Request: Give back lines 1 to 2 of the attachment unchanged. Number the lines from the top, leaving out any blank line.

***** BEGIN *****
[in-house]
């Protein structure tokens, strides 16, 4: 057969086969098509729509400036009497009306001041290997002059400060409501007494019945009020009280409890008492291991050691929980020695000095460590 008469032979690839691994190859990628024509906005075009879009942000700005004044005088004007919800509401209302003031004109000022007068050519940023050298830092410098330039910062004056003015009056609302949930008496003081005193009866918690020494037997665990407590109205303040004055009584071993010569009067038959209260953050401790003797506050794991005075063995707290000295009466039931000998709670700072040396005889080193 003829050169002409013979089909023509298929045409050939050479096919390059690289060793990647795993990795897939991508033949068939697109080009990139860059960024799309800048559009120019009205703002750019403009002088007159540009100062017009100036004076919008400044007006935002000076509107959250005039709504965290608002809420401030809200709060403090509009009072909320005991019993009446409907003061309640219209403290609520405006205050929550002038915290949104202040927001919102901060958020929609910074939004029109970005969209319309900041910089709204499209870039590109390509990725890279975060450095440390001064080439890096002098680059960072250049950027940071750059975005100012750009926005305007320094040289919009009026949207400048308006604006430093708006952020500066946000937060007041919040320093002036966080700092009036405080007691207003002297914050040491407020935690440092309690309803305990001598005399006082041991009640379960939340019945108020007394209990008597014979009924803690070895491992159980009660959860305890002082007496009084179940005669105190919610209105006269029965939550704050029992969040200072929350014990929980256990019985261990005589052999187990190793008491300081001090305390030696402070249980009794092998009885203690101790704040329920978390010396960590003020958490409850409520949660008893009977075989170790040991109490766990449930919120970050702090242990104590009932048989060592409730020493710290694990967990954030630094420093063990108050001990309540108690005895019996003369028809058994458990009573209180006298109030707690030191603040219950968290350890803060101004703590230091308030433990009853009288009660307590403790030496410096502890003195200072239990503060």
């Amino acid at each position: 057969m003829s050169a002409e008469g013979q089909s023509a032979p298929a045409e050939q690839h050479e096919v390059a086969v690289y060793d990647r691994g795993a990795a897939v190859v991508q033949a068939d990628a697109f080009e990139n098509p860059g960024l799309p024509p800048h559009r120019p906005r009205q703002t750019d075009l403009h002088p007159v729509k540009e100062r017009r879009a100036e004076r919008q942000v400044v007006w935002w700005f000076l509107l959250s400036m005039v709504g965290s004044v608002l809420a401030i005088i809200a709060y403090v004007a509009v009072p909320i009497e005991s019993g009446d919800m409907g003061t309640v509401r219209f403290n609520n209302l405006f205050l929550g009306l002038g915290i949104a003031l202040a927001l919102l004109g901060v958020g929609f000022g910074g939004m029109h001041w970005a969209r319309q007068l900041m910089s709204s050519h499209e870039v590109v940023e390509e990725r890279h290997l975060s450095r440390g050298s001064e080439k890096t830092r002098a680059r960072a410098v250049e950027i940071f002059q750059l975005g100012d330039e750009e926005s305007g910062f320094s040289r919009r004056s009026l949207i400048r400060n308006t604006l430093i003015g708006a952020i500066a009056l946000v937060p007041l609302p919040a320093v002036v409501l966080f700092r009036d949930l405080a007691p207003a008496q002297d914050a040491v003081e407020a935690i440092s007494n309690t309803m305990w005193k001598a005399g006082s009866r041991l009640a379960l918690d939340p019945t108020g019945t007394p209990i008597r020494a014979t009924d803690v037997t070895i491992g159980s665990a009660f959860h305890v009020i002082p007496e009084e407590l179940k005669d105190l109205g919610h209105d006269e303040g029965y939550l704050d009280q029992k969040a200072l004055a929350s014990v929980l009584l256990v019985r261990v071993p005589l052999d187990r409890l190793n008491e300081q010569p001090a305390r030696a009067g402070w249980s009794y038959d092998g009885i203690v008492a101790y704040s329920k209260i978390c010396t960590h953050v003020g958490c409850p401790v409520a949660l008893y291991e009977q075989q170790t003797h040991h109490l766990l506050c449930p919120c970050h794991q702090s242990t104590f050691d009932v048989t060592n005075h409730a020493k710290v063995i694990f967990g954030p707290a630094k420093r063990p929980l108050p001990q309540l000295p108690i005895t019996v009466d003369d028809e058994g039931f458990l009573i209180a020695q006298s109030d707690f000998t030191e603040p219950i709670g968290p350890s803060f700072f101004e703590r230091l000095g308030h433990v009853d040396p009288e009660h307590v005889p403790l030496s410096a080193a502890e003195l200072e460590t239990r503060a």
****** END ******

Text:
[in-house]
């Protein structure tokens, strides 16, 4: 057969086969098509729509400036009497009306001041290997002059400060409501007494019945009020009280409890008492291991050691929980020695000095460590 008469032979690839691994190859990628024509906005075009879009942000700005004044005088004007919800509401209302003031004109000022007068050519940023050298830092410098330039910062004056003015009056609302949930008496003081005193009866918690020494037997665990407590109205303040004055009584071993010569009067038959209260953050401790003797506050794991005075063995707290000295009466039931000998709670700072040396005889080193 003829050169002409013979089909023509298929045409050939050479096919390059690289060793990647795993990795897939991508033949068939697109080009990139860059960024799309800048559009120019009205703002750019403009002088007159540009100062017009100036004076919008400044007006935002000076509107959250005039709504965290608002809420401030809200709060403090509009009072909320005991019993009446409907003061309640219209403290609520405006205050929550002038915290949104202040927001919102901060958020929609910074939004029109970005969209319309900041910089709204499209870039590109390509990725890279975060450095440390001064080439890096002098680059960072250049950027940071750059975005100012750009926005305007320094040289919009009026949207400048308006604006430093708006952020500066946000937060007041919040320093002036966080700092009036405080007691207003002297914050040491407020935690440092309690309803305990001598005399006082041991009640379960939340019945108020007394209990008597014979009924803690070895491992159980009660959860305890002082007496009084179940005669105190919610209105006269029965939550704050029992969040200072929350014990929980256990019985261990005589052999187990190793008491300081001090305390030696402070249980009794092998009885203690101790704040329920978390010396960590003020958490409850409520949660008893009977075989170790040991109490766990449930919120970050702090242990104590009932048989060592409730020493710290694990967990954030630094420093063990108050001990309540108690005895019996003369028809058994458990009573209180006298109030707690030191603040219950968290350890803060101004703590230091308030433990009853009288009660307590403790030496410096502890003195200072239990503060």